Three times, James states, 'Faith without works is dead!' Here's how James' teaching agrees with and complements the teaching of Paul on justification.
How do we obey this call to test ourselves, to know whether we are in the faith? A good place to start is to see how God measures faith, beginning with Abraham.
What is faith? Is it something we work up or does God give it to us? Do we have the faith to be saved? Do we really trust God?
Accepting the blood of Christ has a cost. If we are to uphold the terms of the covenant, we must give up the sinful life we led in the flesh and obey God.
Works are necessary for a Christian, and have not been neutralized by grace. Good works serve as the evidence of faith; faith without works is dead.
Both the 'eternal security' and 'no works' doctrines are destroyed by the remarkable example of Noah, who performed extraordinary works based upon faith.
Just as a dead person does no works, so a faith that does not include works is also dead. A person in whom living, saving faith exists will produce works.
Those reveling in the 'new freedoms' of apostasy cannot be persuaded to return to former beliefs because they no longer believe in the sanctified Word of God.
The letters in Revelation 2 and 3 are for the end times, shortly before Christ's return. Each emphasizes repentance, overcoming, and judgment according to works.
Martin Collins, reflecting on the many struggles we all undergo as Christians, suggests that people who have no conflict in their lives cannot really be Christians. As we attempt to overcome the world, we soon realize that we battle against invisible princ. . .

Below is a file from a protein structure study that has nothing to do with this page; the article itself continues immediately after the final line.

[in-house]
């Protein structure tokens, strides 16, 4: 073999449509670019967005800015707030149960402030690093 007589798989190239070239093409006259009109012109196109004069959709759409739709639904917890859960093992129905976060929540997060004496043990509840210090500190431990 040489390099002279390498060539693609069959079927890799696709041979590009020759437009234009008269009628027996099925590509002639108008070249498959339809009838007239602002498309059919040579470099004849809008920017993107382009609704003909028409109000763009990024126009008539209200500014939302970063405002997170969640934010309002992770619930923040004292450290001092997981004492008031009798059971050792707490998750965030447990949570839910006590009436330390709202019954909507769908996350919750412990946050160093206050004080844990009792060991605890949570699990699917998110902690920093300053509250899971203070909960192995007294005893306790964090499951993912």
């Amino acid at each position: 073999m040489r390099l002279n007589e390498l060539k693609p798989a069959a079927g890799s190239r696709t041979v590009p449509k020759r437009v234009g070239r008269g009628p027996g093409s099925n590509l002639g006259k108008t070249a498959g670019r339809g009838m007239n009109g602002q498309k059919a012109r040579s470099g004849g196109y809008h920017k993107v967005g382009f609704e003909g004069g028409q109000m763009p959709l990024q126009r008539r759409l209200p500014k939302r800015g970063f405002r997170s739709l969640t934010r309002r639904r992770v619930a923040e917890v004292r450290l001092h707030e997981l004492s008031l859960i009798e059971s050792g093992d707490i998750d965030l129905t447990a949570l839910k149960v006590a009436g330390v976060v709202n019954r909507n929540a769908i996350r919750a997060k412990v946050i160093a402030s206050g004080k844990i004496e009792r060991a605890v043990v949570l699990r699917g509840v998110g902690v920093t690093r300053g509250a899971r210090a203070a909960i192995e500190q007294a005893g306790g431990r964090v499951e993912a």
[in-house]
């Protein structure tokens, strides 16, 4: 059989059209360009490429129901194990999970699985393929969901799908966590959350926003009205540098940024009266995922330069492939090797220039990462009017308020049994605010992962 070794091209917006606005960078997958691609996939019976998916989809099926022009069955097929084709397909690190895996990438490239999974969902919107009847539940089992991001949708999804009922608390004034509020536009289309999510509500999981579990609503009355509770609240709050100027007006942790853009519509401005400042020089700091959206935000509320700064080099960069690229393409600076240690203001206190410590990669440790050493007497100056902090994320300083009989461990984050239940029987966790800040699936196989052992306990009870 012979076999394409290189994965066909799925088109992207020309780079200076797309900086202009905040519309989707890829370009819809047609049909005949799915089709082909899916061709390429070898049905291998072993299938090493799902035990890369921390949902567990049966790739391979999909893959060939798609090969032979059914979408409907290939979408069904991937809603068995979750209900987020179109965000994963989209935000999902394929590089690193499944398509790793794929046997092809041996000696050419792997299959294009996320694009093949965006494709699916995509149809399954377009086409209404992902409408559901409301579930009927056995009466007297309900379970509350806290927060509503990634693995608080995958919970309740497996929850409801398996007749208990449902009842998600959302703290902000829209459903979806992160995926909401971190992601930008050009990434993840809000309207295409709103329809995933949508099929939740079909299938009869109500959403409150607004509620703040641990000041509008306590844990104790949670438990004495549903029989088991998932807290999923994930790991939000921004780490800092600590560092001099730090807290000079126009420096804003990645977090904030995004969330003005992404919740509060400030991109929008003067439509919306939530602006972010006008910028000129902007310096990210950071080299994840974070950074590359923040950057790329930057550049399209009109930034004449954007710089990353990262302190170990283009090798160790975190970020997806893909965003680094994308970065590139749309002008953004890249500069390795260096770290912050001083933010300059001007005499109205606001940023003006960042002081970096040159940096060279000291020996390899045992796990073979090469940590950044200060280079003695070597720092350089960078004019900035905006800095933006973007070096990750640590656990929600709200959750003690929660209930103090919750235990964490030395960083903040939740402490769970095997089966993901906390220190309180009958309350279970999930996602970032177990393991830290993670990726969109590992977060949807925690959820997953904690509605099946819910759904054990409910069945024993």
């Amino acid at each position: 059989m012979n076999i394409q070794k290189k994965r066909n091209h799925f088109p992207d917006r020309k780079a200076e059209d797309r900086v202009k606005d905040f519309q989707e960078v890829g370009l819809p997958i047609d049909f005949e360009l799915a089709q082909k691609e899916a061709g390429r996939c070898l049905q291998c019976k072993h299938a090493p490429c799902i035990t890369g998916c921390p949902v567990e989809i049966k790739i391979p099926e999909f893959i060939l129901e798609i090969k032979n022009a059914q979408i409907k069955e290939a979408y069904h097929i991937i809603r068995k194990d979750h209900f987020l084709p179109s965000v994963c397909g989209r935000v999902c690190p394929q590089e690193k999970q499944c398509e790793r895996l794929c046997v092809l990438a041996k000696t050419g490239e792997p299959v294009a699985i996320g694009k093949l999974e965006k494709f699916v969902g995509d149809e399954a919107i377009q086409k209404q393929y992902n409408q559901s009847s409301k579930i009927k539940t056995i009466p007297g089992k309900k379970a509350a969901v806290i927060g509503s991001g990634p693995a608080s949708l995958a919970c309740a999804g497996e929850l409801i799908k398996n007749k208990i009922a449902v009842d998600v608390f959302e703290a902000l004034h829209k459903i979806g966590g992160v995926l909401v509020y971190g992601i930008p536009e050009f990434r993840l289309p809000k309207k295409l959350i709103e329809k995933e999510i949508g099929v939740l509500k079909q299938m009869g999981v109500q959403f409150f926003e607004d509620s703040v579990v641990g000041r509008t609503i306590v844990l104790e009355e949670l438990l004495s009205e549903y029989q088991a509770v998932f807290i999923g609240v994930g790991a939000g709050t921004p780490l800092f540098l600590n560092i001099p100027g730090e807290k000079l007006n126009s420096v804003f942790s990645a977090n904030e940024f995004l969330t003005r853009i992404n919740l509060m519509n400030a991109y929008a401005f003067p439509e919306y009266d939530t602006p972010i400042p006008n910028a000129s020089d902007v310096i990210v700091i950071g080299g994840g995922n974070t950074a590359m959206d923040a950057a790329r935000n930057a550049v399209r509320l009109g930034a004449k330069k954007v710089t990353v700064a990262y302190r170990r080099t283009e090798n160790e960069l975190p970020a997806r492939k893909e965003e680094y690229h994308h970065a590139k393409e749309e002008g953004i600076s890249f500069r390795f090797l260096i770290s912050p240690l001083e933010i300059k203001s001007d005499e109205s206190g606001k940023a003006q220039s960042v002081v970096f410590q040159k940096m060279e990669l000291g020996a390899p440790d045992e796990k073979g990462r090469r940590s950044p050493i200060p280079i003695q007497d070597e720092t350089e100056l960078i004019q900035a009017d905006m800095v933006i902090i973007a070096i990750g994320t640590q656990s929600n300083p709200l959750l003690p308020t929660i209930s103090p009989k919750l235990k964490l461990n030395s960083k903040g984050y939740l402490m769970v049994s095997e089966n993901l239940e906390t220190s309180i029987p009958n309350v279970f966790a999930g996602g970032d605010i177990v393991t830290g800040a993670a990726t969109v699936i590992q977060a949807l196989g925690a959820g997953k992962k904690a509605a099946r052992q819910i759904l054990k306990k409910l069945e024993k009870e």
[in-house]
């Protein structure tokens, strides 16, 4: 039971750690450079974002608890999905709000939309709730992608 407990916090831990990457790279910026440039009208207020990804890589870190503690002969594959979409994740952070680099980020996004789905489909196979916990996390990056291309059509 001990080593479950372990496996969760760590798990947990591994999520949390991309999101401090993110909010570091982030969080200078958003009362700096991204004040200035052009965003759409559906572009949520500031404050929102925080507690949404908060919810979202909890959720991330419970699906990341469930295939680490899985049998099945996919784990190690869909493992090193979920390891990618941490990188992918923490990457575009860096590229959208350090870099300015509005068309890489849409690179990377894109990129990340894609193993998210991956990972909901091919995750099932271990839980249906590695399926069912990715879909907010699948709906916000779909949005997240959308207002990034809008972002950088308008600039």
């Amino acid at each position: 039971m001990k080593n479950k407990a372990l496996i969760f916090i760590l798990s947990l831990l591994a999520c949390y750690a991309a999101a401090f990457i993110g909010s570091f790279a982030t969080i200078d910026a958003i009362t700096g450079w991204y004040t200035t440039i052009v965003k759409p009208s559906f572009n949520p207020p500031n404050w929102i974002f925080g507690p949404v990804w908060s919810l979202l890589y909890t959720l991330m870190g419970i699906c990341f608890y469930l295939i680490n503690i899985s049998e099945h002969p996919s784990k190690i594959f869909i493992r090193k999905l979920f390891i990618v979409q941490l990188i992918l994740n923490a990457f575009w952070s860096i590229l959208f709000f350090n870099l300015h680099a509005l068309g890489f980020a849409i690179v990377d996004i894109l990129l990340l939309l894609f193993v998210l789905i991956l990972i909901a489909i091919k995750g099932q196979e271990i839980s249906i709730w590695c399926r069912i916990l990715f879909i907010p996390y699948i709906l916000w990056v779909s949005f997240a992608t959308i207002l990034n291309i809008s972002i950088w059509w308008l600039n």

Jesus said, 'Believe in Me,' and hundreds of millions have said, 'I believe.' But true belief is impossible until a person has been appointed to eternal life.
Can anything be more paradoxical than professing Christians not following the words of the One they claim as their Savior? In works they deny Him.
We can sum up the epistle of James with one verse: 'Pure and undefiled religion...is this: to visit orphans and widows..., and to keep oneself unspotted...."
A summary of the Covenants, Grace, and Law series, reiterating the differences in the Covenants and the respective places of grace and law in God's purpose.
John Reid, inspired by the early farming experiences of one of his sales colleagues, reflects that the Feast of Tabernacles (a harvest season) depicts the reward of diligent management of time and resources. The images of plowing (breaking up clods), sowin. . .
Richard Ritenbaugh asserts that the epistle of James stresses both faith and works, emphasizing those factors necessary for growth, enabling us to produce a bountiful harvest of fruit. We are to exercise humility and impartiality, taking particular effort . . .
John Ritenbaugh, suggesting that most of us resemble the Samaritan woman in our understanding of the value of our calling, maintains that our relationship with God is our sole protection from carnal human nature and the deadly pulls of the world. Whatever . . .
Pure religion, according to James, takes care of vulnerable people — the widows, fatherless, and strangers. This echoes the words of the prophets.
The book of James applies to us after the sanctification process has begun. The most effective way of eliminating sin is to do righteousness.
In Galatians, Paul took issue with the Halakhah, not God's word. Halakhah was a massive collection of human opinion that placed a yoke on its followers.
Having experienced the turmoil of the Catholic—Protestant clash, the framers of our Constitution did not want any sect dictating religious doctrines or practices.
When properly evaluated, there are no discrepancies in scripture; God is not the author of confusion. God does not enlighten us until we are mature enough.
Martin Collins focuses upon Satan's modus operandi, namely his predictable pattern of creating confusion followed by destroying the body, mind, and spirit. It does little good to concentrate upon a spiritual problem if we are unwilling to tackle the ancill. . .
A poor spiritual diet will bring about a weak spiritual condition. What the mind assimilates is exceedingly more important than what the stomach assimilates.
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